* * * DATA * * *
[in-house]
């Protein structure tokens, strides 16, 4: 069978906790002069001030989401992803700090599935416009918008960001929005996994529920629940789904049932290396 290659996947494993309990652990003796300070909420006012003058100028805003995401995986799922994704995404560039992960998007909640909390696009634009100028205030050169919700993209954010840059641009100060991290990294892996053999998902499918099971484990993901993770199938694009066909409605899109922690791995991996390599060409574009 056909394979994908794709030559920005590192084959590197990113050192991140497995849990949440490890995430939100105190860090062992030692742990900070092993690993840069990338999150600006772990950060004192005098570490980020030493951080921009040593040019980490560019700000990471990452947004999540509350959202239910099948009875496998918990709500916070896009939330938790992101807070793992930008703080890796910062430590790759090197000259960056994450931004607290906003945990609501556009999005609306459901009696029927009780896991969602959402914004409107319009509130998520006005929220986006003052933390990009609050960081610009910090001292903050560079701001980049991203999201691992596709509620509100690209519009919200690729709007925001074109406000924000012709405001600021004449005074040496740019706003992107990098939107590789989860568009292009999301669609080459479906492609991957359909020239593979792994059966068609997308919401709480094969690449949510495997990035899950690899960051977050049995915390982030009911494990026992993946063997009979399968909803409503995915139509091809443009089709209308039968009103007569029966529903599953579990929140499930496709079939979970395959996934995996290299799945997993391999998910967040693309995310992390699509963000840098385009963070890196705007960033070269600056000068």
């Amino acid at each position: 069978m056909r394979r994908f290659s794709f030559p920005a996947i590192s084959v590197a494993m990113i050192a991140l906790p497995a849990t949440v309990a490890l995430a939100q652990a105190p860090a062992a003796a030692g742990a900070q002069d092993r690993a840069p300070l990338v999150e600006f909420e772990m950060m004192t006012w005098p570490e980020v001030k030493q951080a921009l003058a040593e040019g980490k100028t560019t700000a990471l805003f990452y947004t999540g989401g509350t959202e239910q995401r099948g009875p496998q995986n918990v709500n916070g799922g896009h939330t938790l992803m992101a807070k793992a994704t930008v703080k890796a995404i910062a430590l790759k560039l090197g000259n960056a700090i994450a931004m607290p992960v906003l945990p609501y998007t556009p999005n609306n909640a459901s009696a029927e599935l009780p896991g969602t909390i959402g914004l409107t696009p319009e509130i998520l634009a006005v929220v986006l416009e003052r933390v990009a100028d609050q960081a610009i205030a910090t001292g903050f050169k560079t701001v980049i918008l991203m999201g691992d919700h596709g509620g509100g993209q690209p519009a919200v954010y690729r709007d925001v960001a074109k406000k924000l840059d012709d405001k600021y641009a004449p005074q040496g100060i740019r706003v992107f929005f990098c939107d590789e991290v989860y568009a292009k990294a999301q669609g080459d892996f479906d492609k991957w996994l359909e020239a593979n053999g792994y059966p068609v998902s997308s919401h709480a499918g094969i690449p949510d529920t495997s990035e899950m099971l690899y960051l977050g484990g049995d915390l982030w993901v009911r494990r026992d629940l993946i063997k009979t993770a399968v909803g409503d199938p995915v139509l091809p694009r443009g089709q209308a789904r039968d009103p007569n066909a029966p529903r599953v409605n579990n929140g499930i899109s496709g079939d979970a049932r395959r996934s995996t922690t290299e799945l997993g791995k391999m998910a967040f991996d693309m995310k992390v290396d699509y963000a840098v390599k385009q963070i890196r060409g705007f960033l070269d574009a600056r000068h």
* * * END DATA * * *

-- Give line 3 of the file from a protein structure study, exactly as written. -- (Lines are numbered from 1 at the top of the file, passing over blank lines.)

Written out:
């Amino acid at each position: 069978m056909r394979r994908f290659s794709f030559p920005a996947i590192s084959v590197a494993m990113i050192a991140l906790p497995a849990t949440v309990a490890l995430a939100q652990a105190p860090a062992a003796a030692g742990a900070q002069d092993r690993a840069p300070l990338v999150e600006f909420e772990m950060m004192t006012w005098p570490e980020v001030k030493q951080a921009l003058a040593e040019g980490k100028t560019t700000a990471l805003f990452y947004t999540g989401g509350t959202e239910q995401r099948g009875p496998q995986n918990v709500n916070g799922g896009h939330t938790l992803m992101a807070k793992a994704t930008v703080k890796a995404i910062a430590l790759k560039l090197g000259n960056a700090i994450a931004m607290p992960v906003l945990p609501y998007t556009p999005n609306n909640a459901s009696a029927e599935l009780p896991g969602t909390i959402g914004l409107t696009p319009e509130i998520l634009a006005v929220v986006l416009e003052r933390v990009a100028d609050q960081a610009i205030a910090t001292g903050f050169k560079t701001v980049i918008l991203m999201g691992d919700h596709g509620g509100g993209q690209p519009a919200v954010y690729r709007d925001v960001a074109k406000k924000l840059d012709d405001k600021y641009a004449p005074q040496g100060i740019r706003v992107f929005f990098c939107d590789e991290v989860y568009a292009k990294a999301q669609g080459d892996f479906d492609k991957w996994l359909e020239a593979n053999g792994y059966p068609v998902s997308s919401h709480a499918g094969i690449p949510d529920t495997s990035e899950m099971l690899y960051l977050g484990g049995d915390l982030w993901v009911r494990r026992d629940l993946i063997k009979t993770a399968v909803g409503d199938p995915v139509l091809p694009r443009g089709q209308a789904r039968d009103p007569n066909a029966p529903r599953v409605n579990n929140g499930i899109s496709g079939d979970a049932r395959r996934s995996t922690t290299e799945l997993g791995k391999m998910a967040f991996d693309m995310k992390v290396d699509y963000a840098v390599k385009q963070i890196r060409g705007f960033l070269d574009a600056r000068h």